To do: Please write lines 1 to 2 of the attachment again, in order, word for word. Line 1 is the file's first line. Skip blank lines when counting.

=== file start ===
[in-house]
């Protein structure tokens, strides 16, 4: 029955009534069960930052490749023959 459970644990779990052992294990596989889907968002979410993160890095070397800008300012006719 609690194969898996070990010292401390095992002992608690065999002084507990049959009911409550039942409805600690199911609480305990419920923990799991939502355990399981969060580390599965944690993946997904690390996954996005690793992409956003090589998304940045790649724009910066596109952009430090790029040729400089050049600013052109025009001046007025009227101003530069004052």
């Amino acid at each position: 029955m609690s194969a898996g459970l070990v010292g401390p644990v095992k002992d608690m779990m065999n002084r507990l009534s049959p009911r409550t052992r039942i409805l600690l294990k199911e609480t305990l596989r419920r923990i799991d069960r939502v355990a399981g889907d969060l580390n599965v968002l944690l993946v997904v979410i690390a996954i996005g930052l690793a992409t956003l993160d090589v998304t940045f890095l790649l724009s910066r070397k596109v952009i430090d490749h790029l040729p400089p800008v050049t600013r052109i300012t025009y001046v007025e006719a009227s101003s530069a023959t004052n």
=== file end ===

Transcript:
[in-house]
């Protein structure tokens, strides 16, 4: 029955009534069960930052490749023959 459970644990779990052992294990596989889907968002979410993160890095070397800008300012006719 609690194969898996070990010292401390095992002992608690065999002084507990049959009911409550039942409805600690199911609480305990419920923990799991939502355990399981969060580390599965944690993946997904690390996954996005690793992409956003090589998304940045790649724009910066596109952009430090790029040729400089050049600013052109025009001046007025009227101003530069004052």